Before starting to write your review, contact the book review editor of one of the journals. This is important standard practice; in particular because most journals do not accept unsolicited reviews. You do not want to write an entire review of a book and send it to a journal, only to be told that they don’t accept unsolicited reviews or that a review of that very book is to appear in the next issue.
So, send a short e-mail to book review editors at prospective journals (most journals have websites with such information) identifying the book you would like to review and your qualifications for reviewing it. This email need not be longer than two sentences: “I am writing to find out if you would welcome a review from me of [Book Title], edited by [editor] and published in 2012 by [publisher]. I am currently writing my dissertation at Stanford on the history of the field of [name of a field related to book].”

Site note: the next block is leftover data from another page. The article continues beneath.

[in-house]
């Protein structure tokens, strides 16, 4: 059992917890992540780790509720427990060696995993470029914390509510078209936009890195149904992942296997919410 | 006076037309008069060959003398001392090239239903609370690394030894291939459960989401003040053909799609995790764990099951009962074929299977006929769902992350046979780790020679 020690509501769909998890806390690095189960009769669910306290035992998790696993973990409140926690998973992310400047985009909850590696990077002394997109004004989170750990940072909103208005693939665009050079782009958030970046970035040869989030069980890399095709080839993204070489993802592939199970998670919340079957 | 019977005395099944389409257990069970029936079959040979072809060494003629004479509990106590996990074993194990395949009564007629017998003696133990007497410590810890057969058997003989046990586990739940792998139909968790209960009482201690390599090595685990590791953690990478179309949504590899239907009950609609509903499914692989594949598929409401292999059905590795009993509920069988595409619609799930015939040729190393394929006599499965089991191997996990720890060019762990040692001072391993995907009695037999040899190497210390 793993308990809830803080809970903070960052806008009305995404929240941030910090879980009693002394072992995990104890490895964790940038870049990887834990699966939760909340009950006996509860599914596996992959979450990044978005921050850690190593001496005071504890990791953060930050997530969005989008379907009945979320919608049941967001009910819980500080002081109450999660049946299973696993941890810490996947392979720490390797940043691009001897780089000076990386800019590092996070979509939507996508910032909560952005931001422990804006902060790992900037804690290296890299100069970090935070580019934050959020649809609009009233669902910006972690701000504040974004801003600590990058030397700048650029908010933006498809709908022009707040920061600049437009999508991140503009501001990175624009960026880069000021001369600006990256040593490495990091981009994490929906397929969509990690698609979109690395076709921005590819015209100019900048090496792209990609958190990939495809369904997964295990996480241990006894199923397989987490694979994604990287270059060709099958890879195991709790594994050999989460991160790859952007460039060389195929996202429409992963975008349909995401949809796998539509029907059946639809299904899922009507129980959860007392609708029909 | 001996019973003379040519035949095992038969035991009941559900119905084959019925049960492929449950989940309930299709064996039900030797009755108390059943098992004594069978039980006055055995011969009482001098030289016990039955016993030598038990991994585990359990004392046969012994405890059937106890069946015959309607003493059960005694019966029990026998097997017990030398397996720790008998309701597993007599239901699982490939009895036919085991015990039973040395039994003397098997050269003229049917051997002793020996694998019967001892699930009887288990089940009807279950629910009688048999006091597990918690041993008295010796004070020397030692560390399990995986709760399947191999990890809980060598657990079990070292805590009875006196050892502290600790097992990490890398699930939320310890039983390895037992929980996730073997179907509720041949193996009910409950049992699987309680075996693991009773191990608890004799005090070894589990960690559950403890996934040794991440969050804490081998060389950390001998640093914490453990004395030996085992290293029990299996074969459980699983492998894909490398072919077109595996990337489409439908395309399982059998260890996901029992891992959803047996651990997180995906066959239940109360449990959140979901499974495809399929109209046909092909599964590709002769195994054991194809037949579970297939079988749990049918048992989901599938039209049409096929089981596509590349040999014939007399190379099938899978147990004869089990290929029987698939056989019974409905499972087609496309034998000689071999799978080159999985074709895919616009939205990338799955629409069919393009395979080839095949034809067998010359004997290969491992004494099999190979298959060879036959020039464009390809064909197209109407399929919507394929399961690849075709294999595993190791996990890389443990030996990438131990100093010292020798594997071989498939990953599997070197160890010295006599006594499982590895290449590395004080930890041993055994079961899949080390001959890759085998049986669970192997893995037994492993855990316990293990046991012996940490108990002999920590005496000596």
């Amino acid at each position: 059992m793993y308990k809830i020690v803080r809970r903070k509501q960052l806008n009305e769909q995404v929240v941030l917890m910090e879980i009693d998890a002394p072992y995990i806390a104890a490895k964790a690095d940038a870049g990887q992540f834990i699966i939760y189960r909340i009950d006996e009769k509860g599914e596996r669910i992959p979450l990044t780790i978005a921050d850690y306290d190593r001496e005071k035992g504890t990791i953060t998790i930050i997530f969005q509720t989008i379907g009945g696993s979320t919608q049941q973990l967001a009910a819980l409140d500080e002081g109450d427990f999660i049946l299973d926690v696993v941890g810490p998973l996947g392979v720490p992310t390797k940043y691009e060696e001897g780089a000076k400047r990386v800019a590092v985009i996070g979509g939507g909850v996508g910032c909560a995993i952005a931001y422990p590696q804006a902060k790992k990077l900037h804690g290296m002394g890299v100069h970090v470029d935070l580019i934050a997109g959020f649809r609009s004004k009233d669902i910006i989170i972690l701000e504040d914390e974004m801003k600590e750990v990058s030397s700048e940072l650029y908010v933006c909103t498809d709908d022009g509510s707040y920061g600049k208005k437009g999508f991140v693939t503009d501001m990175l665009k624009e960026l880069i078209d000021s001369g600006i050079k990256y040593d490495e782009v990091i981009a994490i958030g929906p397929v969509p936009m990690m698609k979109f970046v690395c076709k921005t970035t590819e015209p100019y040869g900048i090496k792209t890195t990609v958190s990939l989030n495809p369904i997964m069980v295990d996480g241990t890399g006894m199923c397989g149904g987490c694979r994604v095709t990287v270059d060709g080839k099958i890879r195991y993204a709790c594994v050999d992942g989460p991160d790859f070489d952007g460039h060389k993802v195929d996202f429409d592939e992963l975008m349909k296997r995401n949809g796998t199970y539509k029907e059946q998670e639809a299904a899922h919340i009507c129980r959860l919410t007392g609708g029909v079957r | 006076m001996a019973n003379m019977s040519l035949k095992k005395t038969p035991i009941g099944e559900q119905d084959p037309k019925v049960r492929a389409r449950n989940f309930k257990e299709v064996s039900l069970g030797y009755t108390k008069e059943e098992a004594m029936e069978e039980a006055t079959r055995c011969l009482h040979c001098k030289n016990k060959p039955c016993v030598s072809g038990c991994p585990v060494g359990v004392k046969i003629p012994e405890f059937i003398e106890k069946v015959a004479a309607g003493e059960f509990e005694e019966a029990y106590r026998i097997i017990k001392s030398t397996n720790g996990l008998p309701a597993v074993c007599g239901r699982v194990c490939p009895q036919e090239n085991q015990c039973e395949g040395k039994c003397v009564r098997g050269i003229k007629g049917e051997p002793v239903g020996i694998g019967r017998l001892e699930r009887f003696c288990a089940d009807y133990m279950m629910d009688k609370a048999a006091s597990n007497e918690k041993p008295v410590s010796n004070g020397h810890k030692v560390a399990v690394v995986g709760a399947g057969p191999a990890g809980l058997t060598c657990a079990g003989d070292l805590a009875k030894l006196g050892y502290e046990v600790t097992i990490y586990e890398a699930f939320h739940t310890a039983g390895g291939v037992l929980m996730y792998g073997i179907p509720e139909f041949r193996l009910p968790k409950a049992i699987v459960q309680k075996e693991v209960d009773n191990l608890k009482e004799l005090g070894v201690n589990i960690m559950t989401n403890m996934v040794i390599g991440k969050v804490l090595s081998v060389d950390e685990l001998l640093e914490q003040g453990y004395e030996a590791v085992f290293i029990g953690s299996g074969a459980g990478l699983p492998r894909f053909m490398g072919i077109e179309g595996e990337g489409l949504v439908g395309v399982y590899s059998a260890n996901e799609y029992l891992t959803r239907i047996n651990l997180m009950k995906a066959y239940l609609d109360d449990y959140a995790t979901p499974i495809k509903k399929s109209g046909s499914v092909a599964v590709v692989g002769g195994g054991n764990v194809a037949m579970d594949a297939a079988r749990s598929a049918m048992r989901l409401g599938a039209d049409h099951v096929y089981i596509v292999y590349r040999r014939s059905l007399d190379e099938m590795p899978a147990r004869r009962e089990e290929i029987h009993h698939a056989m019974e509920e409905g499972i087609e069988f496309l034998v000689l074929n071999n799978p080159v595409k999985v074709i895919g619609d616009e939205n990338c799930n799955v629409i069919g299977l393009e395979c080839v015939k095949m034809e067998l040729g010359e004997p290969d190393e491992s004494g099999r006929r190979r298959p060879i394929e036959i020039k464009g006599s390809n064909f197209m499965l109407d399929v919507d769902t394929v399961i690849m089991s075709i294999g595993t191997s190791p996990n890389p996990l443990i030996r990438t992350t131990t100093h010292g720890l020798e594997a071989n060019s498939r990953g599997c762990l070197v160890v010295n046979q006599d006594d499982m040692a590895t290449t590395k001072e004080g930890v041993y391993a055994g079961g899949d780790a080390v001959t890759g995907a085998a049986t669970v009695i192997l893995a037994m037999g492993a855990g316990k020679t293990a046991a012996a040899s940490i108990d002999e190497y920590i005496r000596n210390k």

Another reason why you want to contact the book review editor is that they often can get you the book for free. Publishers frequently send books for review straight to journals or, if the book editor directly contacts them, straight to you. Of course, you don’t need to wait for the book to start your review if you have access to a library copy. If you get a free book, make sure to write the review. A book review editor will never send you another book if you don’t deliver on the first.
If the book review editor says yes, they would like a review of the book from you, make sure to ask if the journal has any book review submission guidelines. In particular, you want to make sure you understand how long their book reviews tend to be.